“Culture eats risk management for breakfast”

26 november 2017

Tom de Nooij on safe thinking and working: organisations that invest time and money into risk management might as well save themselves the effort if they do not bring their employees along with them on their quest. “culture eats risk management for breakfast”, says Tom de Nooij, managing partner at Riskonet. “good intentions to work safely and avoid fires and other calamities are useless if there is an unsafe culture.”

These are small things which let an experienced risk management expert see that something is going on. “I was recently at a company where the fire alert panel was hidden from view by a large advertising display. According to the staff, the display had been in that spot for a long time. Was it unsafe? Not in itself, but in my view you need to have a rapid overview if there’s a fire so that you can take measures.” It may be a sign of one of those situations. “That’s because if I later come across minor carelessness in the same company, for example hoses that are lying around or escape routes that are not completely clear, then it really gives me the picture of an organisation in which the employees are not completely on their toes. If I then walk into the sprinkler pump room and I have to fight my way through cobwebs, then I know that we have to give the employees here a wake-up call.”

Way of thinking and working

The point is, rules and regulations are useless if there is not a good company culture. “Safety should not just be a regulation, but a way of thinking and working. Not only for individual employees, but also for the group. That’s because an important sign of a good safety culture is the willingness to actively point out unsafe behaviour to others in the organisation.”

A good example, that immediately makes it clear to managers and course participants from clients what Tom means is the story about the ‘cigar walk’. ‘I decided with a manager from the company that had brought us in to take a walk around a smoke-free factory with a cigar. We were curious about how many employees would have the courage to point out the rules to us. Unfortunately, none of them did.”

It is not that employees would not like to work safely. “Everyone understands the rationale. At times, there are interests that push aside safe working procedures ‘for a moment’, such as urgency. When something needs to be repaired or welded at height in a production area, the rules stipulate that scaffolding should be used. But we want to carry on, so we just use a forklift and do it quickly, so that production can continue. This is all too familiar.”

Just do something quickly

’Just do something quickly’, is a very familiar prelude to unsafe behaviour. De Nooij: “When it comes to culture, I like to remind employees about the accident at Chemiepack in Moerdijk. Here someone wanted to ‘just do something quickly’ to defrost a pump with a blowtorch, in an environment that was full of flammable and hazardous substances. This person really did not give it a second thought. Perhaps he had been doing this for years, despite the regulations.”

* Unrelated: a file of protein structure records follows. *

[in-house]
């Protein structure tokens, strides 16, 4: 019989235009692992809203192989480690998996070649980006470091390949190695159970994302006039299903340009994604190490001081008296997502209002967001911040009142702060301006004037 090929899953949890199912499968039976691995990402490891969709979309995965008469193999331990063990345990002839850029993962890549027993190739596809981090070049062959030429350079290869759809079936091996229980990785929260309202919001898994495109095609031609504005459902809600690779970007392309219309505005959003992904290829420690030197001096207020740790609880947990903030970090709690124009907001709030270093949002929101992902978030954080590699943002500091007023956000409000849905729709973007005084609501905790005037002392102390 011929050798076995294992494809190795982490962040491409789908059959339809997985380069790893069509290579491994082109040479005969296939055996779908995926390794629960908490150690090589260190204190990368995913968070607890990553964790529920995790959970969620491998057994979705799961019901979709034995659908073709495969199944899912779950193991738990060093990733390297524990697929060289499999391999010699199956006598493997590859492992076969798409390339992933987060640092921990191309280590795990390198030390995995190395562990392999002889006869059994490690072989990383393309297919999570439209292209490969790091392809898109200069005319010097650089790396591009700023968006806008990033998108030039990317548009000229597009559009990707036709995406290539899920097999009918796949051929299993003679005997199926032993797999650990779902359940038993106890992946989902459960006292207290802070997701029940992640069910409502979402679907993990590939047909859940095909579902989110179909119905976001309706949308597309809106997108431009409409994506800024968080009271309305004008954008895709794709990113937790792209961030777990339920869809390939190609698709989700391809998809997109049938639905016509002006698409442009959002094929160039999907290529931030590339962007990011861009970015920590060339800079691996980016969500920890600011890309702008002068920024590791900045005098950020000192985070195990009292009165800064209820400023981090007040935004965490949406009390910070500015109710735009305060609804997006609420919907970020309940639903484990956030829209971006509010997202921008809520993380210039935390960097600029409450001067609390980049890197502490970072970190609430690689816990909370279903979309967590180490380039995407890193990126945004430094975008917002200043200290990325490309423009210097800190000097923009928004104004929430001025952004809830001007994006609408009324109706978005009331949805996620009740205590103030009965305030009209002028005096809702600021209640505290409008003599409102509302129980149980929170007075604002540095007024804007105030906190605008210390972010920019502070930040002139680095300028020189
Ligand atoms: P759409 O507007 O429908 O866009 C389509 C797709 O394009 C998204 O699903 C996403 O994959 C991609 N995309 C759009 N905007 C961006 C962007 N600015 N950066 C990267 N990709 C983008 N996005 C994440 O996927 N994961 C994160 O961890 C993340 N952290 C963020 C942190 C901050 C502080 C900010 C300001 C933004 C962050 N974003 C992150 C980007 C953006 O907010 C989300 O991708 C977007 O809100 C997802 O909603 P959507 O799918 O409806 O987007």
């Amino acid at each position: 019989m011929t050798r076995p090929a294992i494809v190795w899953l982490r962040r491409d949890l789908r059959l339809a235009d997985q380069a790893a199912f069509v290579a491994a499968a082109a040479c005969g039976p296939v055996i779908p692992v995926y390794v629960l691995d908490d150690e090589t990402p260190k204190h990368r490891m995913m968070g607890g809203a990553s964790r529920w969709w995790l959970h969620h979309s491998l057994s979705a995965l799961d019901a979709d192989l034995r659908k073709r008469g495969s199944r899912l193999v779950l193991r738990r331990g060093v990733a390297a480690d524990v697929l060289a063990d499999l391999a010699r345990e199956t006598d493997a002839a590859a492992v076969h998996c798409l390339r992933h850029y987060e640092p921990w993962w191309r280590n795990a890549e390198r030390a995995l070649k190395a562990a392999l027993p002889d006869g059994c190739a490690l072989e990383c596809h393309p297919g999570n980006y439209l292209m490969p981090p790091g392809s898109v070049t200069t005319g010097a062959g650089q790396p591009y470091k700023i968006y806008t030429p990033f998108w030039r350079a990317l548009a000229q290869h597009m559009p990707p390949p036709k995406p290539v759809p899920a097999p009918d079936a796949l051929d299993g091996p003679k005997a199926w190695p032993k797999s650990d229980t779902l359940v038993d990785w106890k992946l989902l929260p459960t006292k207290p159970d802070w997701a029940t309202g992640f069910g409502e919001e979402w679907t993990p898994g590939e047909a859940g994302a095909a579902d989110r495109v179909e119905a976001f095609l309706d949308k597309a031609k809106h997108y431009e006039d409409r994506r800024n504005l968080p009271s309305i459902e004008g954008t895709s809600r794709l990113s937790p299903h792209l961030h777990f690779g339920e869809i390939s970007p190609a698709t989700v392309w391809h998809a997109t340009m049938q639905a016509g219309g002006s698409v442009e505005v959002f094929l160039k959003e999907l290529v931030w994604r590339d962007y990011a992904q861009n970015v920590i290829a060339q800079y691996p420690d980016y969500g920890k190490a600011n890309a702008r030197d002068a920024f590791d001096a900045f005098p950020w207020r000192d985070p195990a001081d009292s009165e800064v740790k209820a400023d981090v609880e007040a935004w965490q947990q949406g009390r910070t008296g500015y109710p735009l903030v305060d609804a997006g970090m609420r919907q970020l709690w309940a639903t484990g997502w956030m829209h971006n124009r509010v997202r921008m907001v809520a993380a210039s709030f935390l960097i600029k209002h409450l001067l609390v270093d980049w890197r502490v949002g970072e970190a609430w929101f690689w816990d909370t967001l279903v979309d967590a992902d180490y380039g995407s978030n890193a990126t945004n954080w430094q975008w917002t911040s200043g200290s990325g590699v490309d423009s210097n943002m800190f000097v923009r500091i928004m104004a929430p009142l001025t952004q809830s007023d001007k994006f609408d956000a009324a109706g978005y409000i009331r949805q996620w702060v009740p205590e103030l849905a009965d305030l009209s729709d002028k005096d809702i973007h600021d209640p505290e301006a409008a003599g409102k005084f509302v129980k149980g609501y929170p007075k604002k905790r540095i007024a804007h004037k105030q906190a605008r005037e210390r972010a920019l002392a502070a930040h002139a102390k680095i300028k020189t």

How do you keep your staff on their toes when they’ve been hearing the same old story about safe working from their safety manager for the last ten years?” “It generally makes sense to talk to them all together about it. A workshop for discussing risks and the need for rules is always good”, said Tom. There are plenty of good alternatives. Some companies hold regular ‘safety walks’. This is when employees from different departments look at safety and simple but poignant questions are asked about safe and unsafe working. “Other people see things that you may not have noticed. When you have done things in a particular way for years, you no longer consider them a high-risk. After all, everything has been fine for years. However you deal with it, make sure that you bring the subject matter to life. Step out of the world of rules and make sure that employees understand what is safe and what is not. You should also make sure that they understand the potential consequences of their actions.”

Creating a link with practice

Managers in some companies do not establish a sufficient connection between rules, tools and practice. De Nooij gives an example: “New safety glasses are introduced for certain departments without making the specific reason for this perfectly clear. What are the risks and what is the potential damage if you do not wear the glasses? My advice is to show them in an insistent way, so you get through to every employee.”

“Some companies hold regular ‘safety walks’ where employees from different departments look at safety.”

 

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In some companies, Tom de Nooij notices that people are mainly fearful of the consequences for their job if they do not meet the fire safety requirements. “In these companies, the safety culture is rather a culture of fear. This should never happen, as safety awareness ends up languishing in the background. Managers and the company directors should give a clear statement about where priorities lie. Continuity is important in production, but safe working comes first. Also, we do not work safely just because your boss says so and otherwise you may lose your job. We do that because we do not want people or the entire company to run the risk of damage or calamities.”

Tom cites what he says to employees at clients during fire safety training sessions. “When we go on holiday, we carefully check that the TV is switched off and not on stand-by. And if we suspect that something might be on the cooker, we drive back, just to be on the safe side. The very same logic, common sense, should also prevail on the work floor. Safety should not be a system – it should be in people’s heads.”

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